Look out for riders during National Ride to Work Week

Motorists are reminded that this week is national Ride to Work Week (June 20 to 26), which means the number of regular motorcycle and scooter commuters on the roads across the UK is likely to swell.

By The Newsroom
Monday, 20th June 2016, 10:29 am
Updated Thursday, 25th August 2016, 4:20 pm
National Ride to Work Week is taking place this week.
National Ride to Work Week is taking place this week.

According to insurance quote data, only a third of riders insure their motorbikes for commuting, but this is likely to change over the next few days, as four motorcycle insurance providers are making commuter cover free for existing policy holders for Ride to Work Week.

The Ride to Work campaign highlights the benefits of commuting via motorcycle or scooter, which include saving time, money, easy parking, improved road skills and the fun factor!

This year, the campaign is also highlighting the work of Northamptonshire County Council, which is the first local authority in the UK to actively encourage a modal shift from cars to motorcycles, through its Motorcycle Northants project.

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More motorcycles and scooters would help reduce congestion for all road users, according to a European study. It found that when just 10% of car drivers swapped to a motorcycle or scooter, congestion was reduced for all road users by 40%. When 25% swapped, it was eliminated altogether.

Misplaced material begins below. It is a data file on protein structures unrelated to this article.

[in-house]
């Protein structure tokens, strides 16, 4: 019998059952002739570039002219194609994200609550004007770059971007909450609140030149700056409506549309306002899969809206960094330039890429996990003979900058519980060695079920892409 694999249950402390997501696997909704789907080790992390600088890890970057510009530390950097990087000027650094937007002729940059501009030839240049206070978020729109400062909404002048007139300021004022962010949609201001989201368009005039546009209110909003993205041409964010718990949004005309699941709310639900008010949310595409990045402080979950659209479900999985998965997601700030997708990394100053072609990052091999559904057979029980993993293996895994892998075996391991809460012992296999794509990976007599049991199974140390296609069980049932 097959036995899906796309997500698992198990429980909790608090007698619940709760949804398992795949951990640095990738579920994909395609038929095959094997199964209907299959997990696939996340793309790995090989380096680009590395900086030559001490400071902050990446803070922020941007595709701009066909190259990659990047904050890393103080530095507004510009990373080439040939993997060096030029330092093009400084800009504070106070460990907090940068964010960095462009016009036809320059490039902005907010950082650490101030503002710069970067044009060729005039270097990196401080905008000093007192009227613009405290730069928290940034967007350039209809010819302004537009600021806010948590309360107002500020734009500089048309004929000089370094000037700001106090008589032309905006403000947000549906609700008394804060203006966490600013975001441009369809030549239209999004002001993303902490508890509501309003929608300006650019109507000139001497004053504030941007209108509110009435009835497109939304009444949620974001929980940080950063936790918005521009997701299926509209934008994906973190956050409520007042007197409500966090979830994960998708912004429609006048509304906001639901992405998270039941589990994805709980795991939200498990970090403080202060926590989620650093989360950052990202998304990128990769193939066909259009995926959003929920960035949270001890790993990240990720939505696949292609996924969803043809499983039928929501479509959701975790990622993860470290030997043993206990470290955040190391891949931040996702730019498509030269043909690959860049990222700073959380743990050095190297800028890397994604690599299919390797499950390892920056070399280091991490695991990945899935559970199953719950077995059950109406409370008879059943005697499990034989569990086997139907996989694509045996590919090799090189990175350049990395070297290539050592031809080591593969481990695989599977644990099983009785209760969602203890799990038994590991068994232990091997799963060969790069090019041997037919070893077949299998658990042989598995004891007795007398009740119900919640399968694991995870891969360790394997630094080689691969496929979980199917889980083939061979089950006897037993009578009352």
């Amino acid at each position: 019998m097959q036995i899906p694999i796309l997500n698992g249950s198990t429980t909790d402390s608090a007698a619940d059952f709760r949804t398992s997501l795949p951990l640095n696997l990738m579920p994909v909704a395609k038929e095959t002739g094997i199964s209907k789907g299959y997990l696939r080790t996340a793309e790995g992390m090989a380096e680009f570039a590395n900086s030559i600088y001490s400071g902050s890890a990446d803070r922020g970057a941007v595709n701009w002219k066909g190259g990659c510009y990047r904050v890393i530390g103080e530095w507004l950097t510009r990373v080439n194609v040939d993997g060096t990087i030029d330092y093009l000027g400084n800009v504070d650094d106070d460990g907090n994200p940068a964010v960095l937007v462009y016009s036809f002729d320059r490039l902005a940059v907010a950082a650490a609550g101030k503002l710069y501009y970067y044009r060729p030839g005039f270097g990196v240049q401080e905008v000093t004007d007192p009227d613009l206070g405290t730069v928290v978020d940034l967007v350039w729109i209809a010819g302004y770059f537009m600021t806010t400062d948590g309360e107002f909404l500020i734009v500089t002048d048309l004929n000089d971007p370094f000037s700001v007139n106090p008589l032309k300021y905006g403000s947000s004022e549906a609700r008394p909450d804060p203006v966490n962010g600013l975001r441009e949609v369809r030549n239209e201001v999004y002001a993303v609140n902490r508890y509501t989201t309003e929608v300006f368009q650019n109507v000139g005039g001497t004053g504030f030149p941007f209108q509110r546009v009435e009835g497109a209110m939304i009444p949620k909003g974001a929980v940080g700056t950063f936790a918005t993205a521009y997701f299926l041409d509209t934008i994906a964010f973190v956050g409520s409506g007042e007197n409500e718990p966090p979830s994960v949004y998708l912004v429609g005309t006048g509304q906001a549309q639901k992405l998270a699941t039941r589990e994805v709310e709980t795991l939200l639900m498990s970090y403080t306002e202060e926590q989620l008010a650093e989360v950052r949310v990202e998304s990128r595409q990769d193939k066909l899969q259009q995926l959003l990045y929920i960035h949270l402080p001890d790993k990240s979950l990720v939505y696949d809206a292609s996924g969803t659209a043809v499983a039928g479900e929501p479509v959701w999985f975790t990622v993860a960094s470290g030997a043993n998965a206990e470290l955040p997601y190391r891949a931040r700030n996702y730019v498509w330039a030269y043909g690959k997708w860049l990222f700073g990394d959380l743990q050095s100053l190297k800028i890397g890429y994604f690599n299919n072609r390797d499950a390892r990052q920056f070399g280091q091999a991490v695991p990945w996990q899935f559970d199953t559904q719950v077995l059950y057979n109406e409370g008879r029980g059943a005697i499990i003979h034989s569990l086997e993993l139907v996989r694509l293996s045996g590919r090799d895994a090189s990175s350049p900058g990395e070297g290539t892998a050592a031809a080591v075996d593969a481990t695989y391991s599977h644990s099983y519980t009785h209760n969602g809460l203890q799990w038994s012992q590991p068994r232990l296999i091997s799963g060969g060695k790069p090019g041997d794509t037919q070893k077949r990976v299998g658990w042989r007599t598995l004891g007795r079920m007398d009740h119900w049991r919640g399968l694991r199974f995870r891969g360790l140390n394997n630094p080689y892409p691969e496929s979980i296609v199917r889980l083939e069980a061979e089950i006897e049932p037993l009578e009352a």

Steve Kenward, CEO of the Motorcycle Industry Association, which leads the industry-wide Ride to Work Campaign, says including motorcycles in mainstream transport planning would benefit both the economy and rider safety:

“Park the biker stereotype and think ahead to the contribution that small motorcycles and scooters could make as an efficient and sustainable form of personal commuter transport. We are heartened by the example of Northamptonshire County Council, which has made good use of ‘Realising the motorcycling opportunity’; a policy document written by the MCIA and the National Police Chiefs’ Council.

“This explores a growing body of evidence that more motorcycles on the road would lift productivity by reducing congestion, while at the same time boosting motorcycle safety. Concern about rider safety is often cited as a reason not to encourage motorcycle use, but the strength in numbers argument is a valid one, backed by statistics from countries where powered-two-wheeler use is greater, but the ratio of accidents significantly less. It is also the same argument being used by the cycling lobby.”

Motorcyclists also enjoy their commute more. A one-off survey by the Office for National Statistics found that those who rode a motorcycle, scooter or moped didn’t experience any negative affect on well-being on journeys up to half an hour and after that it was negligible. In contrast, those who cycled, walked, took the bus or drove, all experienced a negative affect after just 15 minutes. This is why the campaign uses the hashtag #commutehappy